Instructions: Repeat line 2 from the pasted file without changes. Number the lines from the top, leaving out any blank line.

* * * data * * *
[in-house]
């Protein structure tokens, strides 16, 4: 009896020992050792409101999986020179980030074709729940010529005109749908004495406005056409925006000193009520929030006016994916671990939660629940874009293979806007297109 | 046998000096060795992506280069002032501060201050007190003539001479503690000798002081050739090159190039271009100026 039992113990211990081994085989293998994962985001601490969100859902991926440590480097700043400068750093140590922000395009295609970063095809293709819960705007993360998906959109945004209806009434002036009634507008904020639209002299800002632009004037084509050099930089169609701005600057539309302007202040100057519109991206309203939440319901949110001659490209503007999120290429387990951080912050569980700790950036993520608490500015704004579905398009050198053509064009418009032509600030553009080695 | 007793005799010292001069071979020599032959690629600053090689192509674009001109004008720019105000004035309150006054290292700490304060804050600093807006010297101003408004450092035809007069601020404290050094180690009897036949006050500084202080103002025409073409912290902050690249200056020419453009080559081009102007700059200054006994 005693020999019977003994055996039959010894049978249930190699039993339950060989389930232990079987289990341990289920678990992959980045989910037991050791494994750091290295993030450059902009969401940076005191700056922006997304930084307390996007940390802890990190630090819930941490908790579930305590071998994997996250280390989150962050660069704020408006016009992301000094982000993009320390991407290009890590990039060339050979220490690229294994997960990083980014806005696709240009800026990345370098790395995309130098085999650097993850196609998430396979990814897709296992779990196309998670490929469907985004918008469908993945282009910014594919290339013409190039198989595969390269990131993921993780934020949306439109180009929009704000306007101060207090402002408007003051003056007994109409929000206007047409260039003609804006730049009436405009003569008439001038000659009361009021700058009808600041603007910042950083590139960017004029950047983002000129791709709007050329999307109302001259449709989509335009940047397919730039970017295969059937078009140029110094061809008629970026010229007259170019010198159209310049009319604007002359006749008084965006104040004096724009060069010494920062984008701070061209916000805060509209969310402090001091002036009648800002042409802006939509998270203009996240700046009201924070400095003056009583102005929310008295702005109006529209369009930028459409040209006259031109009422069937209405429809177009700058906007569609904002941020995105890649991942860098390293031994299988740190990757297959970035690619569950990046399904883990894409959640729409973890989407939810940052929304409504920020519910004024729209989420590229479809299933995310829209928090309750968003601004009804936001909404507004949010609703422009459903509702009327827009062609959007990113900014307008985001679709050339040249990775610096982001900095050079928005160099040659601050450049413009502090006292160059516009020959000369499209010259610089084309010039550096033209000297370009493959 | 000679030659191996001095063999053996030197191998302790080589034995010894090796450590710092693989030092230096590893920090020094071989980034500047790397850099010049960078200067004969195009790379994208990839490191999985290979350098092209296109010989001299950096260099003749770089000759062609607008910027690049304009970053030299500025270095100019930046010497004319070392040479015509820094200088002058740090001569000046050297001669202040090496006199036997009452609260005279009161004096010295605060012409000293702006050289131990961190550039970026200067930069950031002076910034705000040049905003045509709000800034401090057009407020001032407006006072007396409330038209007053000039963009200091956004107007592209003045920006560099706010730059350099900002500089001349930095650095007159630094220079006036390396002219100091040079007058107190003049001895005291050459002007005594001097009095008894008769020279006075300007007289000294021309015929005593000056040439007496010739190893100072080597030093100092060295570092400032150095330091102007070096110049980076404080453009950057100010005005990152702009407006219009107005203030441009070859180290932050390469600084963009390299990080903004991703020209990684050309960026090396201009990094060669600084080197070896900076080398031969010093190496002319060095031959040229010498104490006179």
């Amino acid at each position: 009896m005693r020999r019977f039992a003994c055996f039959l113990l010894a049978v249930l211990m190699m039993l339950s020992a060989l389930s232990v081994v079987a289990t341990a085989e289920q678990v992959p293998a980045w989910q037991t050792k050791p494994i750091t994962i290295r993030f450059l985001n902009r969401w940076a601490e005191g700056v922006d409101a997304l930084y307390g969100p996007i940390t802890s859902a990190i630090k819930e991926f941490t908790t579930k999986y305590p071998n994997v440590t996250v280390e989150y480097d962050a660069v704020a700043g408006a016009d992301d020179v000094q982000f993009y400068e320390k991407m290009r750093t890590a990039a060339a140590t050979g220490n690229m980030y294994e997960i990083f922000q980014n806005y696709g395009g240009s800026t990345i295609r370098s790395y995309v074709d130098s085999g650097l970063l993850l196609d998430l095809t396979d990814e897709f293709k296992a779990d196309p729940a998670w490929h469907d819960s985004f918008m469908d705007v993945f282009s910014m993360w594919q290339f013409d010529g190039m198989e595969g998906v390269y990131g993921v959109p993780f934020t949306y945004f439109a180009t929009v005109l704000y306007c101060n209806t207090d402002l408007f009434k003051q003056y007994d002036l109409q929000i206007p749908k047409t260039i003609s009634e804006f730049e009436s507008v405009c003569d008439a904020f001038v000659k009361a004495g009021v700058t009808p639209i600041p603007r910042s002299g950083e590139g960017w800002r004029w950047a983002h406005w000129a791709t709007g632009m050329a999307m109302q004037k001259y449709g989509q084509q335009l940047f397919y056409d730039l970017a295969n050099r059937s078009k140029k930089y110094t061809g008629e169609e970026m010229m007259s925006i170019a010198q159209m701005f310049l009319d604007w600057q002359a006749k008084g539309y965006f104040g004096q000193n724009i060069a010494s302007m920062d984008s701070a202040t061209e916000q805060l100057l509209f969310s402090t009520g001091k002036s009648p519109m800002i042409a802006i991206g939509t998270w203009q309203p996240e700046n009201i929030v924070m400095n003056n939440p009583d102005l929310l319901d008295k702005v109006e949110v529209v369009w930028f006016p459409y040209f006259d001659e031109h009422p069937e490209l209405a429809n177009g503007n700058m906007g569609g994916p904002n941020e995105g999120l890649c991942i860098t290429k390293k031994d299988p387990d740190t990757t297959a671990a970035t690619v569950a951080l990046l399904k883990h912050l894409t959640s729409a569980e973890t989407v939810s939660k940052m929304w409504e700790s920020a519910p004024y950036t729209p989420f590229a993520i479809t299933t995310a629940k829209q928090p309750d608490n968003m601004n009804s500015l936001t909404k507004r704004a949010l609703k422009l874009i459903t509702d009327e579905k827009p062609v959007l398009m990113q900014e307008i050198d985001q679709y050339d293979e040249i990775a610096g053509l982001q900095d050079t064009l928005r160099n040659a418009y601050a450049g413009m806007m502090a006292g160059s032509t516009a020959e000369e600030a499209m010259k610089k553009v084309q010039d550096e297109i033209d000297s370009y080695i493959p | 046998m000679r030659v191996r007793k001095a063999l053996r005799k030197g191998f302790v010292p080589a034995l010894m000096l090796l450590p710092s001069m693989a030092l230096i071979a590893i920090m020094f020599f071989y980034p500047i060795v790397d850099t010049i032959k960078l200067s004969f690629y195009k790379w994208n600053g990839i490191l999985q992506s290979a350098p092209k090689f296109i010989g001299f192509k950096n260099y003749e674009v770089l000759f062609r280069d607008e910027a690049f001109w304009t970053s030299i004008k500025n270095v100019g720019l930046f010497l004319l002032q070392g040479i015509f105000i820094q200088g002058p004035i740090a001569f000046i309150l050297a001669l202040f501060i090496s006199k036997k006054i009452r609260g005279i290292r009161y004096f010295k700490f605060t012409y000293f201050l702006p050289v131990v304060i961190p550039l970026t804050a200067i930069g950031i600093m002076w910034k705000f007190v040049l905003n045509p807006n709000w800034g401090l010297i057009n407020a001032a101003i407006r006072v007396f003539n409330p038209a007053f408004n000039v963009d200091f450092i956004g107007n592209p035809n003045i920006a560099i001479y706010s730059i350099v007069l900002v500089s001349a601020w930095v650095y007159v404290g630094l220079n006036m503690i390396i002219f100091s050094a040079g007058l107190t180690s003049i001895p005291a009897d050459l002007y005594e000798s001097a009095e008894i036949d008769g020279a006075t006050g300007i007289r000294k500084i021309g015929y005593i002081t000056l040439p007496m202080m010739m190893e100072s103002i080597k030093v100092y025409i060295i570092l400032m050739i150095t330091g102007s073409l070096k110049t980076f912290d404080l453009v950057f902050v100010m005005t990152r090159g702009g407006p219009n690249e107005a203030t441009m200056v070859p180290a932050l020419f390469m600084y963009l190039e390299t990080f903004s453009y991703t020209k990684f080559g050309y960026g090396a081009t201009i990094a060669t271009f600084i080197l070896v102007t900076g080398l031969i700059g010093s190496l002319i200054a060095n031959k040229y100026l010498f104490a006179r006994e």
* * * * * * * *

């Protein structure tokens, strides 16, 4: 009896020992050792409101999986020179980030074709729940010529005109749908004495406005056409925006000193009520929030006016994916671990939660629940874009293979806007297109 | 046998000096060795992506280069002032501060201050007190003539001479503690000798002081050739090159190039271009100026 039992113990211990081994085989293998994962985001601490969100859902991926440590480097700043400068750093140590922000395009295609970063095809293709819960705007993360998906959109945004209806009434002036009634507008904020639209002299800002632009004037084509050099930089169609701005600057539309302007202040100057519109991206309203939440319901949110001659490209503007999120290429387990951080912050569980700790950036993520608490500015704004579905398009050198053509064009418009032509600030553009080695 | 007793005799010292001069071979020599032959690629600053090689192509674009001109004008720019105000004035309150006054290292700490304060804050600093807006010297101003408004450092035809007069601020404290050094180690009897036949006050500084202080103002025409073409912290902050690249200056020419453009080559081009102007700059200054006994 005693020999019977003994055996039959010894049978249930190699039993339950060989389930232990079987289990341990289920678990992959980045989910037991050791494994750091290295993030450059902009969401940076005191700056922006997304930084307390996007940390802890990190630090819930941490908790579930305590071998994997996250280390989150962050660069704020408006016009992301000094982000993009320390991407290009890590990039060339050979220490690229294994997960990083980014806005696709240009800026990345370098790395995309130098085999650097993850196609998430396979990814897709296992779990196309998670490929469907985004918008469908993945282009910014594919290339013409190039198989595969390269990131993921993780934020949306439109180009929009704000306007101060207090402002408007003051003056007994109409929000206007047409260039003609804006730049009436405009003569008439001038000659009361009021700058009808600041603007910042950083590139960017004029950047983002000129791709709007050329999307109302001259449709989509335009940047397919730039970017295969059937078009140029110094061809008629970026010229007259170019010198159209310049009319604007002359006749008084965006104040004096724009060069010494920062984008701070061209916000805060509209969310402090001091002036009648800002042409802006939509998270203009996240700046009201924070400095003056009583102005929310008295702005109006529209369009930028459409040209006259031109009422069937209405429809177009700058906007569609904002941020995105890649991942860098390293031994299988740190990757297959970035690619569950990046399904883990894409959640729409973890989407939810940052929304409504920020519910004024729209989420590229479809299933995310829209928090309750968003601004009804936001909404507004949010609703422009459903509702009327827009062609959007990113900014307008985001679709050339040249990775610096982001900095050079928005160099040659601050450049413009502090006292160059516009020959000369499209010259610089084309010039550096033209000297370009493959 | 000679030659191996001095063999053996030197191998302790080589034995010894090796450590710092693989030092230096590893920090020094071989980034500047790397850099010049960078200067004969195009790379994208990839490191999985290979350098092209296109010989001299950096260099003749770089000759062609607008910027690049304009970053030299500025270095100019930046010497004319070392040479015509820094200088002058740090001569000046050297001669202040090496006199036997009452609260005279009161004096010295605060012409000293702006050289131990961190550039970026200067930069950031002076910034705000040049905003045509709000800034401090057009407020001032407006006072007396409330038209007053000039963009200091956004107007592209003045920006560099706010730059350099900002500089001349930095650095007159630094220079006036390396002219100091040079007058107190003049001895005291050459002007005594001097009095008894008769020279006075300007007289000294021309015929005593000056040439007496010739190893100072080597030093100092060295570092400032150095330091102007070096110049980076404080453009950057100010005005990152702009407006219009107005203030441009070859180290932050390469600084963009390299990080903004991703020209990684050309960026090396201009990094060669600084080197070896900076080398031969010093190496002319060095031959040229010498104490006179």